Tuesday night did not go the way the Indiana Pacers had hoped. Seeking to close out the Washington Wizards in Indianapolis, the home team instead lost by 23 points in a game that was all but over before the fourth quarter began.
The Pacers were outplayed in a number of areas, but nowhere more so than in the rebounding battle. The final tally was 62-23 in favor of the Wizards, making it the largest rebounding differential in the NBA playoffs going back to the 1985-86 season.
There were two challenges for the Pacers on Tuesday night: They didn’t get themselves in position to grab rebounds, and they didn’t convert those opportunities when they had them.
The Pacers rely heavily on their starting five, a reliable rebounding group for most of the season. Of the 21 lineups in the league that played at least 400 minutes together this season, the Pacers’ starters grabbed 51.7 percent of available rebounds — ninth best in the league. But the NBA’s SportVU Player Tracking data can give us a closer look at how well that unit usually rebounds and exactly how atrocious its performance was on the glass in Game 5.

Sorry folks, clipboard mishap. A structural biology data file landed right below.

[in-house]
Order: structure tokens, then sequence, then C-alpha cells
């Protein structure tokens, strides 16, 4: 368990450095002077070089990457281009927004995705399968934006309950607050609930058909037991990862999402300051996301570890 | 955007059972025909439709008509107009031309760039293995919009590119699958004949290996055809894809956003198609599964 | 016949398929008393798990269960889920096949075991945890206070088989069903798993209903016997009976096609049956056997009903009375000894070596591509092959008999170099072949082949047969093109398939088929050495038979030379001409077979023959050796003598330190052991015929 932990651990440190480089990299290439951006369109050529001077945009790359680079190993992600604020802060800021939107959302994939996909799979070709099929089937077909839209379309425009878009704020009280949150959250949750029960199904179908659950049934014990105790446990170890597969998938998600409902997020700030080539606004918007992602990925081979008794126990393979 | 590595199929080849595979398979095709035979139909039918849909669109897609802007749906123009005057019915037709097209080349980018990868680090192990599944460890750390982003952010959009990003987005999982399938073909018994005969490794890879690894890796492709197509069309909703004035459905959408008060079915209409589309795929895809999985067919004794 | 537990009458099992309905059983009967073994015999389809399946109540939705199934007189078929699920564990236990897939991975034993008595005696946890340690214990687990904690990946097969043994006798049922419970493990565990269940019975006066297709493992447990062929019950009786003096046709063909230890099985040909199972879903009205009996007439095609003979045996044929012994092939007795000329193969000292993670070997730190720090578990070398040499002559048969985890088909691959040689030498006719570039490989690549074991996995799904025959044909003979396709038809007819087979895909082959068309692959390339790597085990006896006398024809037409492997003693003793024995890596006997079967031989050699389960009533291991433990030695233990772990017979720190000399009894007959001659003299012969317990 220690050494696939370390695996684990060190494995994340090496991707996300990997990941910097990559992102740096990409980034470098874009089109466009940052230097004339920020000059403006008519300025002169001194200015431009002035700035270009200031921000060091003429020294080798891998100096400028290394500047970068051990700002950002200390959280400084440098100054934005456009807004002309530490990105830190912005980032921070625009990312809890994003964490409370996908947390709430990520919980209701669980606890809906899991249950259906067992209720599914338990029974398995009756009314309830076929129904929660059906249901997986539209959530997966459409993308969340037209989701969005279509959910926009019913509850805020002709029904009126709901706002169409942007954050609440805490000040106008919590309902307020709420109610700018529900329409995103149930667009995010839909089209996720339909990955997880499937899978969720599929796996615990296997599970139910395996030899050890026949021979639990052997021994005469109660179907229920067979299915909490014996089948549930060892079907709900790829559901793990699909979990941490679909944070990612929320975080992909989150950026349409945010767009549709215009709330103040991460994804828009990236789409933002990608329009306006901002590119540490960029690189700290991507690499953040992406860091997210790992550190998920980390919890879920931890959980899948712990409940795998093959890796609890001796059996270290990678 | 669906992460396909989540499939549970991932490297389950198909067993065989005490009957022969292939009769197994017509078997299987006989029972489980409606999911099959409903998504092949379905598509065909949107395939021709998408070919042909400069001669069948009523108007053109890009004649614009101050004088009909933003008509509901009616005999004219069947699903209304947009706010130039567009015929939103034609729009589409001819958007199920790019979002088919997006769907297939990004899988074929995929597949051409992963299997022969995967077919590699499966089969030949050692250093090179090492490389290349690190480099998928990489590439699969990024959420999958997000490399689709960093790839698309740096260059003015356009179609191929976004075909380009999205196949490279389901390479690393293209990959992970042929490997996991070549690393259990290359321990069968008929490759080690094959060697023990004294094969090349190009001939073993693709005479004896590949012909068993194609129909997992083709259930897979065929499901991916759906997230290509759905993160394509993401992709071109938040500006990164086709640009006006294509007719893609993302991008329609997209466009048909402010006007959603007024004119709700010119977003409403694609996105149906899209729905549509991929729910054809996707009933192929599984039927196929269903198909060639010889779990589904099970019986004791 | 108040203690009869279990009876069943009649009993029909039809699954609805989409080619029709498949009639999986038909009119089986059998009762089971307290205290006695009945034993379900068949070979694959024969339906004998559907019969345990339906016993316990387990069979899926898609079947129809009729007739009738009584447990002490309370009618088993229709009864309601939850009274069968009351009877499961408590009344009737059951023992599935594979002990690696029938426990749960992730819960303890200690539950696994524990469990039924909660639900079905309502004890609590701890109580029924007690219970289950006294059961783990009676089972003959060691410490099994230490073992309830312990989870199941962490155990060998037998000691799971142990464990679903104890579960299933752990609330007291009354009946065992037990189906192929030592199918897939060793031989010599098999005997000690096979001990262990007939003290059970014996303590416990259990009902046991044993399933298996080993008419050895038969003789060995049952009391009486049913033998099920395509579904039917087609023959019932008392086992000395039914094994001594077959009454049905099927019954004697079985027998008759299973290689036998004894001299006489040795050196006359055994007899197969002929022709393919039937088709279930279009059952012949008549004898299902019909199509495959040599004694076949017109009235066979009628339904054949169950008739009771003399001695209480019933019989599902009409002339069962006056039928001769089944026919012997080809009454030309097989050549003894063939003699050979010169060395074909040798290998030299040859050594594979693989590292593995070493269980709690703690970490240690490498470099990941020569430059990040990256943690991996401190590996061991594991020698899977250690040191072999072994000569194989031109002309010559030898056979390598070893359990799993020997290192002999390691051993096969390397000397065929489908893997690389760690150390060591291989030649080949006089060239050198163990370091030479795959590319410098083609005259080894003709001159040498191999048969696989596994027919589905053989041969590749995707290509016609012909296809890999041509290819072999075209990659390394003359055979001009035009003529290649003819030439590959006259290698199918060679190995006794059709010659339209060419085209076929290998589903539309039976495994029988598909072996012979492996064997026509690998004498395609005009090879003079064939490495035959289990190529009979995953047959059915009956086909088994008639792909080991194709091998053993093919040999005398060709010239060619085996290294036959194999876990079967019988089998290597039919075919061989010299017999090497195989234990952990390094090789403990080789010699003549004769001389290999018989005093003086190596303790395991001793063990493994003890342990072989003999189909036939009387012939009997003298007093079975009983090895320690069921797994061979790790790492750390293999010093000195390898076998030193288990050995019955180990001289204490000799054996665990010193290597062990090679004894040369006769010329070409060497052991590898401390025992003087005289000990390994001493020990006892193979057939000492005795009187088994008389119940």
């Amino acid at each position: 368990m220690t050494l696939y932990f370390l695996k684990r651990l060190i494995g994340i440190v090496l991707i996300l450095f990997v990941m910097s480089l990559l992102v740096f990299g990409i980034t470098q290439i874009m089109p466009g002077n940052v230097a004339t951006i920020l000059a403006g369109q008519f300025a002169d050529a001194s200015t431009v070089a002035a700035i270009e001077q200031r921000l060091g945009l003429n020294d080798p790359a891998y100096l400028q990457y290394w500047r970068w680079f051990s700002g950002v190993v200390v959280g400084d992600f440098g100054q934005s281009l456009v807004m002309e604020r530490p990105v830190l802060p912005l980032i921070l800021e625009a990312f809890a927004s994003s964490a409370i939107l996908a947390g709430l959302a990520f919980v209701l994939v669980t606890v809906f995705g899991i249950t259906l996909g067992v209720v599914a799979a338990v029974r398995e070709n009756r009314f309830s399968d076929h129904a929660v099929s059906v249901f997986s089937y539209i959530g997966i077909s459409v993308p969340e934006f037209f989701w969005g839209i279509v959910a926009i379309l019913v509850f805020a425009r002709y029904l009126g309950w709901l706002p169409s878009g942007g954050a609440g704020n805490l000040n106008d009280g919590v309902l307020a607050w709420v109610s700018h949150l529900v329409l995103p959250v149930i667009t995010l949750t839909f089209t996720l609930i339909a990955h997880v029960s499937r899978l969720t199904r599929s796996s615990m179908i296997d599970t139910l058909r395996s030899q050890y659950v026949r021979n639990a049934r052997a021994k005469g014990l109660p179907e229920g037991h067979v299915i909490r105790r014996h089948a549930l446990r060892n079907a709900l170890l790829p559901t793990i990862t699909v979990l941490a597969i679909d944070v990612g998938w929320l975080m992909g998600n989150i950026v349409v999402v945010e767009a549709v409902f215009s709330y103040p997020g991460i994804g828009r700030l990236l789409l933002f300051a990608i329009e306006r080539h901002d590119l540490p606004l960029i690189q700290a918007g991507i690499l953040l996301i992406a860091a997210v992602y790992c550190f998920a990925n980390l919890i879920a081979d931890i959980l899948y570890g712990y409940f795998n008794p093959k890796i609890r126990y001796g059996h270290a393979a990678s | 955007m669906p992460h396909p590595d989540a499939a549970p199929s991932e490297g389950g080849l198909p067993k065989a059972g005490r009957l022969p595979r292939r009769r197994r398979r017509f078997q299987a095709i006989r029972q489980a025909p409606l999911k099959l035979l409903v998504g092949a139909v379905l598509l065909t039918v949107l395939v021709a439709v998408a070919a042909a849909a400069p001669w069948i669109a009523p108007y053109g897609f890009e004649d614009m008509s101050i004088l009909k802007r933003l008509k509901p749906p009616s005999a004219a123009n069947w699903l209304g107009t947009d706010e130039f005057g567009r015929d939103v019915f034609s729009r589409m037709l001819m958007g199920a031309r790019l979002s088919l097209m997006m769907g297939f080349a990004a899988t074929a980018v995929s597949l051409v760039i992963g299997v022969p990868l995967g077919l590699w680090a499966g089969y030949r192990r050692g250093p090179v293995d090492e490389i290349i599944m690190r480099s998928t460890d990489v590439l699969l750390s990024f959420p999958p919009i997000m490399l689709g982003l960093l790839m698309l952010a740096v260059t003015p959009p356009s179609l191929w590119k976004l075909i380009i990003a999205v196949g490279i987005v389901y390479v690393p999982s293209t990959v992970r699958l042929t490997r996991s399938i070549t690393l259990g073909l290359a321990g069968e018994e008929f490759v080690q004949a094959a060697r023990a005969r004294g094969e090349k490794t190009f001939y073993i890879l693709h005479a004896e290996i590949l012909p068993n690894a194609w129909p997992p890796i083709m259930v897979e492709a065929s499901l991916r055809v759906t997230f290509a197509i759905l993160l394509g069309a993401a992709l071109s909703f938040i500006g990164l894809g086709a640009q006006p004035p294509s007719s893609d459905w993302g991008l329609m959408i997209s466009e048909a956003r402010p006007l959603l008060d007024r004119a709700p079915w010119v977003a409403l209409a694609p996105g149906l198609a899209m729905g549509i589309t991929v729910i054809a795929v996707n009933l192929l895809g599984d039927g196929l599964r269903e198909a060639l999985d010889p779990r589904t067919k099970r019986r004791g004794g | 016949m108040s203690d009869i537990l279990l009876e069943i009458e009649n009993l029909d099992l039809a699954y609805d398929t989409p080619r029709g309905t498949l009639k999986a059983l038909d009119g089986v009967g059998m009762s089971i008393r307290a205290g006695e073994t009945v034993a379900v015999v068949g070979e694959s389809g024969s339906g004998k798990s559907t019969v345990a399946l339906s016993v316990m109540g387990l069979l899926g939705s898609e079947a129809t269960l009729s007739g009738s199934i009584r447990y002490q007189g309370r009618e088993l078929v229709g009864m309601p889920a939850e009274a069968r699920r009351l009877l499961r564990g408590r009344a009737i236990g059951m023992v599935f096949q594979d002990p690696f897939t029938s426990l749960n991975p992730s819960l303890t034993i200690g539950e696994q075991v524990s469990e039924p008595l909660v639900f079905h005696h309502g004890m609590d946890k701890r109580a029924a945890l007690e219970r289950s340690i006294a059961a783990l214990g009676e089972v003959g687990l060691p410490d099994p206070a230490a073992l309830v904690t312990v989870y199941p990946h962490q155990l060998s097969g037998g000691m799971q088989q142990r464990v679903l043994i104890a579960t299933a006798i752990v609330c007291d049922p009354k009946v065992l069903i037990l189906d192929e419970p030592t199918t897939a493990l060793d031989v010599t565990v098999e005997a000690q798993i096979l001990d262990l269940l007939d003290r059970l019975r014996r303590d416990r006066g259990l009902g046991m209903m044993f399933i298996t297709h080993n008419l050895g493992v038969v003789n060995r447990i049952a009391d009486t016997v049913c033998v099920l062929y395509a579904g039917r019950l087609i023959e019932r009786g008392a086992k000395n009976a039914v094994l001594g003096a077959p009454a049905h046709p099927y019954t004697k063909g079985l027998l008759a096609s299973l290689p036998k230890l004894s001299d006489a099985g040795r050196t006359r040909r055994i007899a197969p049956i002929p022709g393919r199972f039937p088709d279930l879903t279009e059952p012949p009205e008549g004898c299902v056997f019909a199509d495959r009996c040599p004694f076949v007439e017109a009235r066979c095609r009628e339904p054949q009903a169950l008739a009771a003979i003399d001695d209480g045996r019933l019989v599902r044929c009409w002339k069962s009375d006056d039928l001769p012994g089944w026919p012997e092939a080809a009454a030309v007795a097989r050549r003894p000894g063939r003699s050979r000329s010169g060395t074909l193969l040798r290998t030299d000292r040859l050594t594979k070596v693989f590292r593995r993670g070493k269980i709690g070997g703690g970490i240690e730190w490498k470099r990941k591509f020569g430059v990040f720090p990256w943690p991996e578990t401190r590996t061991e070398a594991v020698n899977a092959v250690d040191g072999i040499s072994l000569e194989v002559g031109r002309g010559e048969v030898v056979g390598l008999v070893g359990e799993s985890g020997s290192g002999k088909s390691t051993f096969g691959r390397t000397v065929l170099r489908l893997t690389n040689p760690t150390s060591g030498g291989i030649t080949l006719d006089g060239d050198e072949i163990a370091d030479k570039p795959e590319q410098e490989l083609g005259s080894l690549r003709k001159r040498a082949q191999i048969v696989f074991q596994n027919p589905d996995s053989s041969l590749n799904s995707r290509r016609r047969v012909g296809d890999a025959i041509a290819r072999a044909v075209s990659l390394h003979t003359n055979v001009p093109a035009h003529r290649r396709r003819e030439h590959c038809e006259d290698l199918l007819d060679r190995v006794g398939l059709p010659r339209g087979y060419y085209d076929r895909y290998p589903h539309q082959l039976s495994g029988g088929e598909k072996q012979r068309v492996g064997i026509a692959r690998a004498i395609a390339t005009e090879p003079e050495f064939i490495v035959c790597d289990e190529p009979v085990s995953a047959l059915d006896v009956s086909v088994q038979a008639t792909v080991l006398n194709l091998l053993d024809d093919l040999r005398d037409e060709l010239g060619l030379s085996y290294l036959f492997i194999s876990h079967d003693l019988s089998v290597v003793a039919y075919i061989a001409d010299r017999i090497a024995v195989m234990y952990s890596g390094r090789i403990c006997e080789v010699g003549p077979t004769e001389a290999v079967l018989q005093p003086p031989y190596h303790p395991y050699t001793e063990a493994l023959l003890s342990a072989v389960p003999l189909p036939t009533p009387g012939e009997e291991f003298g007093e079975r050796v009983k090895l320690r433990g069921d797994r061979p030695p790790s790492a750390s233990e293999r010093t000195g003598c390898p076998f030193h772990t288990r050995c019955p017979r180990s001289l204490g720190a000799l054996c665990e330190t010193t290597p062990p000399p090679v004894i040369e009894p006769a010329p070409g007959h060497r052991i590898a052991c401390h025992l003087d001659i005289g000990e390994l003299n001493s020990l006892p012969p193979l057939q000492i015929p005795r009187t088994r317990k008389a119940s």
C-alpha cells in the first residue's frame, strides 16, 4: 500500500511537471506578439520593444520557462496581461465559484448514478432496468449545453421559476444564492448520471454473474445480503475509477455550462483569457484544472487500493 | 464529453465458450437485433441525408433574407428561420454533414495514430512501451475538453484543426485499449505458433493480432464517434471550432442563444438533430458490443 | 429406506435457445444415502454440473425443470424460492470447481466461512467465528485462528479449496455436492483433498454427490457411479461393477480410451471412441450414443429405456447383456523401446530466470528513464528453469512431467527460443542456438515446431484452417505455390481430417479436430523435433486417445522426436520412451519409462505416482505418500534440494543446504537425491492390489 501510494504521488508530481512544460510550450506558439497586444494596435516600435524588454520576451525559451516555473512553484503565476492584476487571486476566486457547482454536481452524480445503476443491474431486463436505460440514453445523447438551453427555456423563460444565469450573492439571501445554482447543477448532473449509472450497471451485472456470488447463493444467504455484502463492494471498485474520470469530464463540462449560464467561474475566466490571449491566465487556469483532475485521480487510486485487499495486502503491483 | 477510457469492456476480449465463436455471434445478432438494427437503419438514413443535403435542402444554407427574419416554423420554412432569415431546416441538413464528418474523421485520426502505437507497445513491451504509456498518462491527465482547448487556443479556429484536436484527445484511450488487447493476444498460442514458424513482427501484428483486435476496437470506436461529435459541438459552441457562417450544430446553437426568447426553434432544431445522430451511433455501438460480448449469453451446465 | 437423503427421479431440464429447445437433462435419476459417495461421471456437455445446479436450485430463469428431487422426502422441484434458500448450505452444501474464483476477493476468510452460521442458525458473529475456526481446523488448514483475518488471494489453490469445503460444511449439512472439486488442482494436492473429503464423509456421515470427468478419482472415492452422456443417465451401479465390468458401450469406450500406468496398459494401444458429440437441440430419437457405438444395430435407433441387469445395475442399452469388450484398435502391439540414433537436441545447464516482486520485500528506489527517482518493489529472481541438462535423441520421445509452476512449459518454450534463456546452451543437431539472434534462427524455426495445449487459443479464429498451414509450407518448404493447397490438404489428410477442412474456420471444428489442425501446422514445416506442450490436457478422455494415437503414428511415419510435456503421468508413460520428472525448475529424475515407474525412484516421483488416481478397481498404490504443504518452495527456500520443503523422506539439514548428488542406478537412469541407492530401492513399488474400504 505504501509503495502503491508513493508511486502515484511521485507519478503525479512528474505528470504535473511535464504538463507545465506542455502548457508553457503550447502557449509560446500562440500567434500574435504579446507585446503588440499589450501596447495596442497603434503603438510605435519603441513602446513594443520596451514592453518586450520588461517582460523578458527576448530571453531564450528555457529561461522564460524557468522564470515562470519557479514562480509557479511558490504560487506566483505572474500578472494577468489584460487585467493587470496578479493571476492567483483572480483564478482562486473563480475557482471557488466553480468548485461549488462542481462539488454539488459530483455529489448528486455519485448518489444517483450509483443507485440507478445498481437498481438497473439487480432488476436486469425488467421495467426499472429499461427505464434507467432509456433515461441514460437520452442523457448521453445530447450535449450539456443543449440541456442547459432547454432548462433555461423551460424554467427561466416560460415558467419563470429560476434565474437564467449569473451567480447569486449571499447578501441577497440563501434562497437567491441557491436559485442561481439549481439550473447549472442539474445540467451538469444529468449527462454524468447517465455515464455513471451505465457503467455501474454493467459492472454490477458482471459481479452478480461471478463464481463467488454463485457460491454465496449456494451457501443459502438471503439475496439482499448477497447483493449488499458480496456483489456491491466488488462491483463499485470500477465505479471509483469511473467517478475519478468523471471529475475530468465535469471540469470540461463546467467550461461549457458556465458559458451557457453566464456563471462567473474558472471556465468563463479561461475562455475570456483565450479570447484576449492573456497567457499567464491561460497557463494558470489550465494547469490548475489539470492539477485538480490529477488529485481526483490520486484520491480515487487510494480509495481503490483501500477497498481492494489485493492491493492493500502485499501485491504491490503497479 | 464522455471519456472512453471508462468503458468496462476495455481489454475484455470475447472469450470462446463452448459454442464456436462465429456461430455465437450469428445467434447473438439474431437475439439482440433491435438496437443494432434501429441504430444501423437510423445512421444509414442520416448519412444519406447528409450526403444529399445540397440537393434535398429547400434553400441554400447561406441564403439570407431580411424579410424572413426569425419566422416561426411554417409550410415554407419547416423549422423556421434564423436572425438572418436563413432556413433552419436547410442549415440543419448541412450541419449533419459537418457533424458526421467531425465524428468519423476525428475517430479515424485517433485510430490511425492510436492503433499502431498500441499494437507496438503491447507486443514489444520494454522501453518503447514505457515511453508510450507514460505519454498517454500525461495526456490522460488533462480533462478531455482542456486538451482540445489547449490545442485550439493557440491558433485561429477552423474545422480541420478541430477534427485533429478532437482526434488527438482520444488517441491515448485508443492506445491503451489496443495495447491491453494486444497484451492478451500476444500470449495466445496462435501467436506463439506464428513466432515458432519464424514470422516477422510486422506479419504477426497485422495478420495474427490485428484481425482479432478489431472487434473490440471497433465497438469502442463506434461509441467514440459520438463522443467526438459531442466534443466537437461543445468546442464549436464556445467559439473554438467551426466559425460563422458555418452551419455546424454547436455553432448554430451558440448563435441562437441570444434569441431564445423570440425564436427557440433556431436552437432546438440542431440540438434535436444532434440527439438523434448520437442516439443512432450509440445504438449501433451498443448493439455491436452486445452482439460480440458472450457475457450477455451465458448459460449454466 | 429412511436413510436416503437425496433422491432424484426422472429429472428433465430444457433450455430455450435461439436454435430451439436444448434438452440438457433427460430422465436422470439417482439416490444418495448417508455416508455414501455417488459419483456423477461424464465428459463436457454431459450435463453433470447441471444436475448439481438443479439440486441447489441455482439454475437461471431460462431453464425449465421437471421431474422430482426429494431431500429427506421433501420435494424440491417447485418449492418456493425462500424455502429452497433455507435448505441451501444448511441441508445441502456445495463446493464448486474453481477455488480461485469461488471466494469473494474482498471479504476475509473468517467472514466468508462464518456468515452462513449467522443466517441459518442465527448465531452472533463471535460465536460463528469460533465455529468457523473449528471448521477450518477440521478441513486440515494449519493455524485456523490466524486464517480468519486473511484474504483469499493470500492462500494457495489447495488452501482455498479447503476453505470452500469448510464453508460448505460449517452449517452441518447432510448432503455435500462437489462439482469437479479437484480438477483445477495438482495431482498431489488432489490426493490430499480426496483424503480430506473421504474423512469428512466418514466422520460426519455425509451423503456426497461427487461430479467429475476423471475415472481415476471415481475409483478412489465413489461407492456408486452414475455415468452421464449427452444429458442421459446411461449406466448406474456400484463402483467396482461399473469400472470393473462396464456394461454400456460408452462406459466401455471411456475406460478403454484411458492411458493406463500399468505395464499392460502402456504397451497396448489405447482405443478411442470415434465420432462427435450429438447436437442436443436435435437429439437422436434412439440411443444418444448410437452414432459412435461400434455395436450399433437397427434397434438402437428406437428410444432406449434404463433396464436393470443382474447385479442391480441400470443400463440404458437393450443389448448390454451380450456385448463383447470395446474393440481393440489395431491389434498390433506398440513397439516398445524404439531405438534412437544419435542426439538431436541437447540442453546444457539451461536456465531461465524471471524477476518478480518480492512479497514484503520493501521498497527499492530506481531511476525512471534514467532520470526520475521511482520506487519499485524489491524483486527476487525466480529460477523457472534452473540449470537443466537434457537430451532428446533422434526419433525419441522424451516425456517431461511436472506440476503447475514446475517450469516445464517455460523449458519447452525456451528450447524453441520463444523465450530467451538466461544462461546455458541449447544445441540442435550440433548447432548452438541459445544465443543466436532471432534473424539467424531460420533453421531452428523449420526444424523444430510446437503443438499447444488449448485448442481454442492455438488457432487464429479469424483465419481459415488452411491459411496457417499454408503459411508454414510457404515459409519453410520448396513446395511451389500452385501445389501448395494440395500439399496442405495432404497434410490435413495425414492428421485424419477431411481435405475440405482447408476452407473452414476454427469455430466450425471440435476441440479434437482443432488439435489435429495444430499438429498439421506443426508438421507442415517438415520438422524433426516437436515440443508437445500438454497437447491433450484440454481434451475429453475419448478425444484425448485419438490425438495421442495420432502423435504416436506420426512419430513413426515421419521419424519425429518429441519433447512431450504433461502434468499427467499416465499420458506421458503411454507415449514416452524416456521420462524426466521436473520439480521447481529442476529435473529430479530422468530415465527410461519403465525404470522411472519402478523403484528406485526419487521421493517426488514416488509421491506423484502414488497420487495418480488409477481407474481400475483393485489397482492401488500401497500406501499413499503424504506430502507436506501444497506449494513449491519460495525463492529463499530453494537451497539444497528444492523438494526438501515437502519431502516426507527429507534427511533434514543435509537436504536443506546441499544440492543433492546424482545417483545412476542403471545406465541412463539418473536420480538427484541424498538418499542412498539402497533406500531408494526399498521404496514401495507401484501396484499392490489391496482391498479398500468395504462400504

SportVU Player Tracking statistics include rebound chances, defined as any time a player was within 3.5 feet of a rebound (multiple players can meet that definition for a single shot). Rebound chances can be compared with actual rebounds to calculate a conversion percentage for each player. It’s important to remember those multiple opportunities here. Even if the Pacers grabbed every rebound, their conversion percentage might not be 100 percent because more than one teammate could have earned a rebound chance by being around the ball on a single shot.
Here we can see the dramatic drop off in both rebound opportunities and conversions in Game 5. The Pacers starters put themselves in rebounding position far less often and lost far more of those individual rebounding battles than they usually do. Circling back to total rebound percentage, we find this group grabbed just 25 percent of the available rebounds in the 20 minutes they played together in Game 5.
This performance can’t be pinned entirely on the Pacers; the Wizards were aggressive from the opening tip and deserve plenty of credit for forcing the Pacers into this kind of drab performance. Wizards center Marcin Gortat was a force, pulling in 16 rebounds on 24 rebound chances. But this kind of rebounding disparity requires effort (or the lack thereof) from both teams.
It’s unlikely the Pacers will put up another rebounding performance this disastrous, but the damage may be done. By allowing themselves to be so thoroughly pushed around on the interior, they have given the Wizards new life.